The most damaging tornado in the outbreak first touched down at 7:30 P.M. CDT in northwestern Jefferson Countymarker. The tornado then moved to the northeast, through southern Saline Countymarker and northwestern Gage Countymarker. By the time it entered Lancaster Countymarker, it measured an F4 on the Fujita scale and the damage was 2.5 miles (4 km) wide. The tornado passed into Otoe Countymarker, disappearing just west of Palmyramarker at 9:10. The tornado had a path length of about 54 miles, and was on the ground for 100 minutes.

Widest tornado ever?

Path of the Hallam tornado.
2.5 miles (4 km) wide as it passed through Hallam (25 miles (40 km) south of Lincolnmarker), there are some claims that this tornado was the widest tornado ever recorded.

Damage

More damage in Hallam
The village of Hallam, struck at 8:33 p.m., was the hardest hit. Approximately 95% of the buildings in Hallam were damaged or destroyed. There were 37 people injured and one fatality in the village. The Norris School District 160 high school building was severely damaged; its auditorium was destroyed. Straight-line winds caused damage in Princeton. Several farms and rural homes also suffered extensive damage. This storm not only derailed a freight train, but moved it 20 feet to the east.

Other significant damage occurred from an F2 tornado in Adamsmarker and Claymarker counties, Nebraska. Fifteen homes were damaged and another train was overturned, resulting in $5.5 million in damages.



Memorial Weekend Outbreak

The Memorial Day Weekend 2004 Tornado Outbreak was a significant widespread tornado outbreak lasted for two days from May 2930, 2004 with the final tornadoes occurring during the early morning hours of May 31. This tornado outbreak began in the Great Plainsmarker and continued throughout the Midwest. Activity on the 29th was limited from the Dakotasmarker to Oklahomamarker while activity shifted towards the Mississippi, Ohio and Tennessee Valleys on the 30th before ending across the Southeast early the following day.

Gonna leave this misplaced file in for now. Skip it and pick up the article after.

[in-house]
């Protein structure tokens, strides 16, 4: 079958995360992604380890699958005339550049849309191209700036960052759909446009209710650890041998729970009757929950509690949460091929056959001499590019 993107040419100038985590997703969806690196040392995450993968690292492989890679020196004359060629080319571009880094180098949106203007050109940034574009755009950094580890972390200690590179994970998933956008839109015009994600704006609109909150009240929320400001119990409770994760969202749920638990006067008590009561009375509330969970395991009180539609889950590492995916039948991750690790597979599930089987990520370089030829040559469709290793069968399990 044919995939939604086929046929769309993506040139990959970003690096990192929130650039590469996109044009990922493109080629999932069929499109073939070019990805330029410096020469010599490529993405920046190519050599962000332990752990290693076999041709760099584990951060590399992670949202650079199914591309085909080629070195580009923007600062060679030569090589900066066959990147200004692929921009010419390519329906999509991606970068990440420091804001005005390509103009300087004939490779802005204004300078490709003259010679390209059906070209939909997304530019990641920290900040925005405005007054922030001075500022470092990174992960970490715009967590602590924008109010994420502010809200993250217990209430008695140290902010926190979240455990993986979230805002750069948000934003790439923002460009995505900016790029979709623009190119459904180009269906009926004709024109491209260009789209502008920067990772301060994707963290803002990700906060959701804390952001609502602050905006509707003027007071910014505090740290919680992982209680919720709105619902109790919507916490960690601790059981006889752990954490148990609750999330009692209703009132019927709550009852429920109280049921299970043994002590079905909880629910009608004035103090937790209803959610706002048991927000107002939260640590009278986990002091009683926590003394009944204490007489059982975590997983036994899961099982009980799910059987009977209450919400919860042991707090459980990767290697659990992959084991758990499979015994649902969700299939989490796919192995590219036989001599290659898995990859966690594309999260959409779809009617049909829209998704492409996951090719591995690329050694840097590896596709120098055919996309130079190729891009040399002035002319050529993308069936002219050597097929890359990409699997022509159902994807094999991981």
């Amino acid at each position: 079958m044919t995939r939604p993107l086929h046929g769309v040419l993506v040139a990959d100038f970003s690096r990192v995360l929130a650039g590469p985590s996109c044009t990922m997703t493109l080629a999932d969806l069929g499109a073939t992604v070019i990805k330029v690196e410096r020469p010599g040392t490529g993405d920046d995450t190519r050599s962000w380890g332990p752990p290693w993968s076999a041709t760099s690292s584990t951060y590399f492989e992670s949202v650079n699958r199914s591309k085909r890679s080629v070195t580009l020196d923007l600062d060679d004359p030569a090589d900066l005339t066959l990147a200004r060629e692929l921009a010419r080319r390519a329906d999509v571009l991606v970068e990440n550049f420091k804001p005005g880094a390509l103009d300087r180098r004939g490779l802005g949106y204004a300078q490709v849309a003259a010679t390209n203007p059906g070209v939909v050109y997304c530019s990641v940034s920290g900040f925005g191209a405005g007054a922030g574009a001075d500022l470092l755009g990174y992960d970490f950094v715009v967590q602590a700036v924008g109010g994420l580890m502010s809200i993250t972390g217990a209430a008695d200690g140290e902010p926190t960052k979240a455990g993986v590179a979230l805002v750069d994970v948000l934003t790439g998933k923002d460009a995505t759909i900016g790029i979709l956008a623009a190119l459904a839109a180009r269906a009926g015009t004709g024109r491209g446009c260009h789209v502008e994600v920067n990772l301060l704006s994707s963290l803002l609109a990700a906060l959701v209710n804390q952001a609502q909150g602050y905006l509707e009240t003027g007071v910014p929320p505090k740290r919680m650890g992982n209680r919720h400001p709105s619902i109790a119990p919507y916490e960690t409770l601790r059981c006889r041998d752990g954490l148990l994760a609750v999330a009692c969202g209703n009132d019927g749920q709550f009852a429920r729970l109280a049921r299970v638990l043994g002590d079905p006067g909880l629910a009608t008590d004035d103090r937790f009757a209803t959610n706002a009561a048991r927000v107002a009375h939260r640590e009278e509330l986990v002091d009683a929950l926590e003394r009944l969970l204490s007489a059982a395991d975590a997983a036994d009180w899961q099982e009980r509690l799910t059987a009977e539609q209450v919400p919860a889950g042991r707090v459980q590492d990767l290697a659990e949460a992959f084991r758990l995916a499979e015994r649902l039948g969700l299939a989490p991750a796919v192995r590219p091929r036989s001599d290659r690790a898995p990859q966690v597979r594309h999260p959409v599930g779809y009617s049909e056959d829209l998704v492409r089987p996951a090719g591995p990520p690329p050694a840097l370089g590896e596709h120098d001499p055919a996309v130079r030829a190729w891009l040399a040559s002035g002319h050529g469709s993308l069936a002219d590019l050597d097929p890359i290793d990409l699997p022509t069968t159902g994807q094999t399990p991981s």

The Storm Prediction Center had 199 tornado reports from the two days, but according to Storm Data archives from the NOAA, 168 tornadoes have been confirmed.

The 168 tornadoes occurred in 32 hours of continuous activity, which would not break the record held by the 1974 Super Outbreak, which saw 148 tornadoes in 18 hours. There was also a greater number of large and violent tornadoes in the Super Outbreak event. Most of the tornadoes were produced by supercells, though a few were produced by the following squall line. There were also widespread wind damage reports from a large squall line that moved through after the tornadoes. Damage totals from this outbreak are at $62.321 million.